When Apple Suffers, Everyone Suffers, Plus Hulu Reinventing The Wheel


“Some people will believe, some people won’t and to tell you the truth I don’t really care” — Craig Steven Wright. Yesterday, the Australian entrepreneur identified himself as the mysterious “Satoshi Nakamoto”—aka the inventor of Bitcoin. Some don’t buy it, but you don’t see Wright getting worked up about it.

Big Picture

  • While U.S. stocks performed well (highlight: the Nasdaq broke a seven-day losing streak), Asian markets continued plummeting after Thursday’s decision from the Bank of Japan to leave interest rates at their current levels

Market Movers

  • Baidu (i.e. the Chinese Google) fell 8% after its CEO was summoned by authorities for being tied to the death of a student that used the company’s search engine to look for treatment for his cancer
  • Shares of Apple declined for the eighth straight day—something that hasn’t occurred since 1998. The stock has now fallen 13% since April 20 as investors continue struggling with the company’s poor earnings report (more on the aftermath below)



Puerto Rico Quits While It’s Behind

What happens when you don’t pay your $422 million bill on time? Puerto Rico is about to find out. Yesterday, the cash-strapped U.S. territory officially defaulted on its most recent debt payment (not its first default, but very much its biggest), with the governor releasing a statement that he was putting the basic needs of Puerto Rican citizens first. The payment would have merely scratched the surface of Puerto Rico’s massive $72 billion debt, and remember, Puerto Rico can’t actually declare bankruptcy, which means it’s stuck between a rock and a hard place. And with more debt payments coming up, yesterday’s default could pressure Congress to (finally) take action on the territory’s proposed debt restructuring legislation.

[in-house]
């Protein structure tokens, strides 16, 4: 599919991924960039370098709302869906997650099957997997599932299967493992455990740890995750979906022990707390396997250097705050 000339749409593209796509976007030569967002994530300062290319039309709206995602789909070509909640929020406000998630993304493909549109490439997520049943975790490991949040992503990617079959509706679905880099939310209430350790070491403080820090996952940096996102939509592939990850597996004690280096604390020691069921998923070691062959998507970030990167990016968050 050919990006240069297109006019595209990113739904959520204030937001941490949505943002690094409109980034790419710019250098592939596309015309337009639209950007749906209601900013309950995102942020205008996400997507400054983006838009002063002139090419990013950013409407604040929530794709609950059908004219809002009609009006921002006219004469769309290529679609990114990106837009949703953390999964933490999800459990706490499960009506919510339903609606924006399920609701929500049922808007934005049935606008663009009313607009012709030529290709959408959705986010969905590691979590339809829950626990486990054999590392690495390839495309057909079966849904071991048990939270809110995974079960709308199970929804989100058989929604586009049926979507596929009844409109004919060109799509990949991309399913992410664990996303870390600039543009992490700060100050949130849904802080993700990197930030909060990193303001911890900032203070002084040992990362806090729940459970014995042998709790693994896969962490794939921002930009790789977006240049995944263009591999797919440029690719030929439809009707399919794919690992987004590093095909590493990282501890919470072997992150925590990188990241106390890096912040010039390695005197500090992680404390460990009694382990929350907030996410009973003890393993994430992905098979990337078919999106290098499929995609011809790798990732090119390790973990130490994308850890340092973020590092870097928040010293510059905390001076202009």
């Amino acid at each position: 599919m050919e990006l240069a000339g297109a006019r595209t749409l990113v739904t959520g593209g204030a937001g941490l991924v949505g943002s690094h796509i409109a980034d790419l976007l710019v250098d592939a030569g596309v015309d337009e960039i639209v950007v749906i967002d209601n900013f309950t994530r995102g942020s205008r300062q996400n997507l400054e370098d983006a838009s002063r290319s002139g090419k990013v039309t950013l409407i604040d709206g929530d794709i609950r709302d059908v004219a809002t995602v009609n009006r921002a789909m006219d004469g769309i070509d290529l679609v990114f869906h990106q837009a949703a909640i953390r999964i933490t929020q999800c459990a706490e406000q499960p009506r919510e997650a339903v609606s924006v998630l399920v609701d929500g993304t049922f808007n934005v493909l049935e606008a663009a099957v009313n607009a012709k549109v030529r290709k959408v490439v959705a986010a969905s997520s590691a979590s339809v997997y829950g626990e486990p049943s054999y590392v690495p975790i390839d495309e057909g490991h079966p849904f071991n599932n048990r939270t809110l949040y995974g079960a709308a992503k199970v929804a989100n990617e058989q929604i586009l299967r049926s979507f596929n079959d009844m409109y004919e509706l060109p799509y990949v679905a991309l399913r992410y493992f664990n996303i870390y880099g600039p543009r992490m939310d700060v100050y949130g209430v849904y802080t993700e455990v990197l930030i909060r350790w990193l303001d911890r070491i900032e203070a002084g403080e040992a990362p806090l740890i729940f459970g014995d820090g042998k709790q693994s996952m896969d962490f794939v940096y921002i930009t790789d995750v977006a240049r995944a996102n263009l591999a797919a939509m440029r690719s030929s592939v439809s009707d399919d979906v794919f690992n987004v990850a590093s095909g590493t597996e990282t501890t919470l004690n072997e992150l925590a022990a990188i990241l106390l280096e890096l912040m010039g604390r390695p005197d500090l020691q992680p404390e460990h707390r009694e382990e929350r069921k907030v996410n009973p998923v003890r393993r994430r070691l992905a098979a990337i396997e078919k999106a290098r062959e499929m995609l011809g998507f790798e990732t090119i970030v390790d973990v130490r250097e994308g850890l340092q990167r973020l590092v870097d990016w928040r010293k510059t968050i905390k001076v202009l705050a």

Two Birds, One Car

Ferrari couldn’t have asked for a better first quarter, and neither could investors. The Italian automaker’s profits jumped nearly 20% as sales skyrocketed. With CEO Amadeo Felisa set to retire, the sports car manufacturer then went on to announce a brand new chief exec: Fiat Chrysler CEO Sergio Marchionne (with an appropriately Italian name, too). He will remain the leader at Fiat as well until he finds a partner to slowly take over. Ferrari is holding its ground in the battle against mass production, but a new CEO could mean switching gears.

AIG: Abysmal Investing Group

Pressure by shareholders was the story of AIG’s first quarter, and the insurance giant knew it had to show out. Well, that showing out never really happened, as the company reported a net loss for the quarter mainly due to poor investment choices in hedge funds and other ventures, a recurring problem over the past few years. What is AIG gonna do about it? Glad you asked—the latest and greatest plan: attempting to mitigate its portfolio woes by bringing on world-class investors John Paulson and Carl Icahn.

Hulu Reinventing the Wheel